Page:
I admire minimalist rooms.  Heck, I’ve even designed a few.  But minimalism has never been a look that I’ve been able to achieve in my own home.  For our recent move, all of my photos and knick-knacks were boxed.  As I was assembling the new rooms, I started out by displaying just a couple of photos here and there.  But before long, nearly all of them were out and about.  I had tried to edit them down to a select number of favorites but I found it too difficult to stash away the cute photo of Sophie without her front teeth or Adam laughing in the water fountain.  (I did manage to stow away all my wedding photos in a dark corner of the basement, but that’s another story entirely).  And besides, seeing all of those smiling faces just make me happy.  And isn’t that what interior design is all about?

About now, some of you who know me may be thinking that I’m being a bit disingenuous about all of this.  After all, I am the person who used to clean my children’s rooms by simply throwing away all those small game pieces.  I’m not a fan of clutter or messiness, but I do think that a room needs a certain amount of “things” to make it look warm and inviting.  That’s the downside of those minimalist rooms, they tend to look a little cold and sterile to me.  Who are the people who live there and what do they care about?

Below are some of the most meaningful pieces from my own home:

In the mudroom, a painting that my late grandmother did of a child’s red sneakers.  It just seemed right that this piece would hang in the mudroom;


Over the fireplace, pieces given to me by people I love;


On the second floor landing, shelves full of photos, knick-knacks and books that evoke fond memories;


On our dining room cabinet, vintage glassware collected over the years and the German-made bride and groom that topped my grandparents’ wedding cake;


Over our living room sofa, a piece of art that my husband and I found while traveling in Italy;


In the entry, a drawing that Sophie did in school, framed and hung on the wall like the “real” piece of art that it is;


And last but certainly not least, perhaps my favorite “piece” our cat Shadow.  And in case you were wondering about Shadow’s imposing girth, the “F” word that’s not allowed in our house is “fat!”


The grass( cloth) is always brighter on the living room wall!

I’ve had a long-standing love for wallpaper.  Always loved it, always will.  Grasscloth is one of my favorites and a go to for clients but it wasn’t always this way.  Growing up, I still remember sitting at our dining room table covertly scratching and pulling at the chunky, thick fibers stuck on the wall.  Well I’m happy to say that those days are gone.  Today’s glasscloth is sleek and smart, comes in hues both bright and neutral, and is the perfect way to add texture and interest to a boring wall.  It works beautifully both in traditional and modern settings.  I’ve used hand printed grasscloth papers (Schumacher’s options are spectacular) to add both pattern and texture to a space, metallic hues as subterfuge for large televisions and bold colors to pump up the wow factor in alcoves.  Even just papering a single accent wall (try the headboard wall in a bedroom) can bring a room to life.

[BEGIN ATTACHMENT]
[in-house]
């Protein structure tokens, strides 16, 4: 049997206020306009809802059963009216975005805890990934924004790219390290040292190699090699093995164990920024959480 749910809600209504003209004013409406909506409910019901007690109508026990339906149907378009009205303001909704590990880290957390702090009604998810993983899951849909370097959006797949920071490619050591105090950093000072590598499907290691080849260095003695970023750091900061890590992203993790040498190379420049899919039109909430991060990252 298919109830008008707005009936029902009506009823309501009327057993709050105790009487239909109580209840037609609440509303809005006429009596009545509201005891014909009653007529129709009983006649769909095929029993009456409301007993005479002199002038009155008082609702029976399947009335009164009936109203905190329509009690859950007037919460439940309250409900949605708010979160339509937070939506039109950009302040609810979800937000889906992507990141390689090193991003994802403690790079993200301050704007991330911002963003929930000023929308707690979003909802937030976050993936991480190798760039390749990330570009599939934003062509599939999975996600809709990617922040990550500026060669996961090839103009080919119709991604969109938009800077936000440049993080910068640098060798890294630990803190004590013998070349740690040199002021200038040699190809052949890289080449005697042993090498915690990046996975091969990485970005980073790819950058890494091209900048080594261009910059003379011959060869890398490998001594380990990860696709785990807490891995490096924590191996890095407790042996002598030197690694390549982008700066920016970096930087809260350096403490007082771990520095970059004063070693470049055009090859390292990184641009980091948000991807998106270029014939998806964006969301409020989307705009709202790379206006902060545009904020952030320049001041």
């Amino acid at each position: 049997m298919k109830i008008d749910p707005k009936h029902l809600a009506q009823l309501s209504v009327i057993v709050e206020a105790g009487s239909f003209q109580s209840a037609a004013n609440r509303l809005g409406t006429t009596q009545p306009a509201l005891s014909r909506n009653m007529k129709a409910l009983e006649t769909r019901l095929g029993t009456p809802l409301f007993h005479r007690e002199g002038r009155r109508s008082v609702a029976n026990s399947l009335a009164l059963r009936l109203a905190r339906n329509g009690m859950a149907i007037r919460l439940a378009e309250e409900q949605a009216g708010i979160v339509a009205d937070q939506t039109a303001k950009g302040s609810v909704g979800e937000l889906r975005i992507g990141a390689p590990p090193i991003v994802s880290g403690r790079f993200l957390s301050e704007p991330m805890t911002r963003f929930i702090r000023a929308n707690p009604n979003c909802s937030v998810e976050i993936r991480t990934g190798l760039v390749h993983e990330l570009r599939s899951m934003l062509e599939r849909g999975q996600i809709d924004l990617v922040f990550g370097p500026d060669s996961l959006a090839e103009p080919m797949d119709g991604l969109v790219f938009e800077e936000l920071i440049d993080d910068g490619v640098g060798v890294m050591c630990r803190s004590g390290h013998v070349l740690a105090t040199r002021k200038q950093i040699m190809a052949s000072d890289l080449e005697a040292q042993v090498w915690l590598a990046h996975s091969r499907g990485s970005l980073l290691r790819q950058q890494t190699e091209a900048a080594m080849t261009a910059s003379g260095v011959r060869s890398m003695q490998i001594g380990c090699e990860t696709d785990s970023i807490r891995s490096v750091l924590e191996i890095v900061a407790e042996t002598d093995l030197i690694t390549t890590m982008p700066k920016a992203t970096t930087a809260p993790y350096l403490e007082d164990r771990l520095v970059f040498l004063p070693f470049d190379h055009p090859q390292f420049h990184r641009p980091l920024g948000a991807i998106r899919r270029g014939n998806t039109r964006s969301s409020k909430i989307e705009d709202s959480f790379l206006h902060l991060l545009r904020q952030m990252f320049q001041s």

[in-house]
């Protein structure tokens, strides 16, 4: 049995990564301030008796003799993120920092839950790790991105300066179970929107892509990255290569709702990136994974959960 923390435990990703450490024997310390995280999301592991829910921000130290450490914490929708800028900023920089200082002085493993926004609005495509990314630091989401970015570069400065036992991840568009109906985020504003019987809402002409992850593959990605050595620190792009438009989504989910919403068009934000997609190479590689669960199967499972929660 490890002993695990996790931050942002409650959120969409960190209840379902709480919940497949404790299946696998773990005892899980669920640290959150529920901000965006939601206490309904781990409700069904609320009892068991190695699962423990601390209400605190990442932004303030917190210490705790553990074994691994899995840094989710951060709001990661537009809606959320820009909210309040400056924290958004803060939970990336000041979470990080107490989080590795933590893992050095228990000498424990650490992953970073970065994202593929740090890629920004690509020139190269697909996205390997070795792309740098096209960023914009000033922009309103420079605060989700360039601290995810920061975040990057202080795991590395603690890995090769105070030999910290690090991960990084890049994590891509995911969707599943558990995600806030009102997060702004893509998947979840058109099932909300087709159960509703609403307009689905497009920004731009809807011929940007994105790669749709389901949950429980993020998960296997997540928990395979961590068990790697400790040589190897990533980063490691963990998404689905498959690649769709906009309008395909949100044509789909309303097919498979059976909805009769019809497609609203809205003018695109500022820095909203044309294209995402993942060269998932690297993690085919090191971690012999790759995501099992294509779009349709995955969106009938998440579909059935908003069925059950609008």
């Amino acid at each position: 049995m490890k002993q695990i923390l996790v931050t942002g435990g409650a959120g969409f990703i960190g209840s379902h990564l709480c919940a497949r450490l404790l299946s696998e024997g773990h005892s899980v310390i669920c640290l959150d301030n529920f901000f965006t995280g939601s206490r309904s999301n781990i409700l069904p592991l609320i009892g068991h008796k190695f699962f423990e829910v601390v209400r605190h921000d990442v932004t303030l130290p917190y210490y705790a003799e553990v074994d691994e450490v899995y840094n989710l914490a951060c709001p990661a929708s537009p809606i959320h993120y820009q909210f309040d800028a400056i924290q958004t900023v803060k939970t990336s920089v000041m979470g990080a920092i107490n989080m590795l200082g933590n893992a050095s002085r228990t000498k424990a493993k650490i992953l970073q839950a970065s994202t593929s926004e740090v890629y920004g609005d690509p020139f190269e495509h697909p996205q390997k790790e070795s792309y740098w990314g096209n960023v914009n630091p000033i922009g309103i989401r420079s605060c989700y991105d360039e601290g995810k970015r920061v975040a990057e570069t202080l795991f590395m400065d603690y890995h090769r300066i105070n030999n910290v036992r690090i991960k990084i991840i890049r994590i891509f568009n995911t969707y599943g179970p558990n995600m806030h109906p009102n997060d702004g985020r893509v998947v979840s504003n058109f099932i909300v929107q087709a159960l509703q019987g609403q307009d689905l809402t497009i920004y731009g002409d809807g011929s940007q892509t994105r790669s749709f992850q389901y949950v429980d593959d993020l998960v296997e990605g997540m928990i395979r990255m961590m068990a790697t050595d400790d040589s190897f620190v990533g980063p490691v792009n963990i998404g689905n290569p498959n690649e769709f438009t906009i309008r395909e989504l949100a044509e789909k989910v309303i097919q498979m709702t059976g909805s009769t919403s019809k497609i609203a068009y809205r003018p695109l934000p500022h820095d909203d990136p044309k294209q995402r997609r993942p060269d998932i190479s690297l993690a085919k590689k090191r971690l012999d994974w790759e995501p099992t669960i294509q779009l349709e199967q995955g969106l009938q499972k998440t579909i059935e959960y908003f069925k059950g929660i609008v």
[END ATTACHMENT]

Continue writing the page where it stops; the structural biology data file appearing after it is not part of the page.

I just installed a pretty sea-glass colored grasscloth in my own living room.  The living room of our newly constructed home was looking a little….blah……cold……in a word, uninteresting.  It just needed a little something-something, if you know what I mean.  Even though the wallpaper color was similar to the existing paint color, the paper really warmed up the space and brought the room’s other colors and shapes into sharper focus.  Take a look at these before and after photos and let me know what you think.







Lizards for Christmas?

I have been fortunate to work with the amazing and indefatigable make-up maven Mally Roncal for the past couple of years, transforming her newly constructed home into a reflection of her exuberant personality.  This make-over has included lots of tasteful animal prints, glittery lizard wall paper (Osborne and Little’s Komodo wall paper, see photo above), yards and yards of beautiful puddled drapes in every room, extra-large, gold covered driftwood scones and plenty of pretty pinks and purples.  The decor is unmistakably Mally and we wouldn’t have it any other way.

But amid all of this beauty, Mally has a not-so-secret issue with Christmas hoarding.  She was recently featured on the Rachel Ray Show discussing and addressing this vice.  I don’t think Mally is ever going to stop being Mally, but the clip has helpful tips for everyone and it also gives us a chance to see her newly designed first floor (you just need to look past all the balls and tinsel).

Wishing everyone a wonderful holiday season and 2015!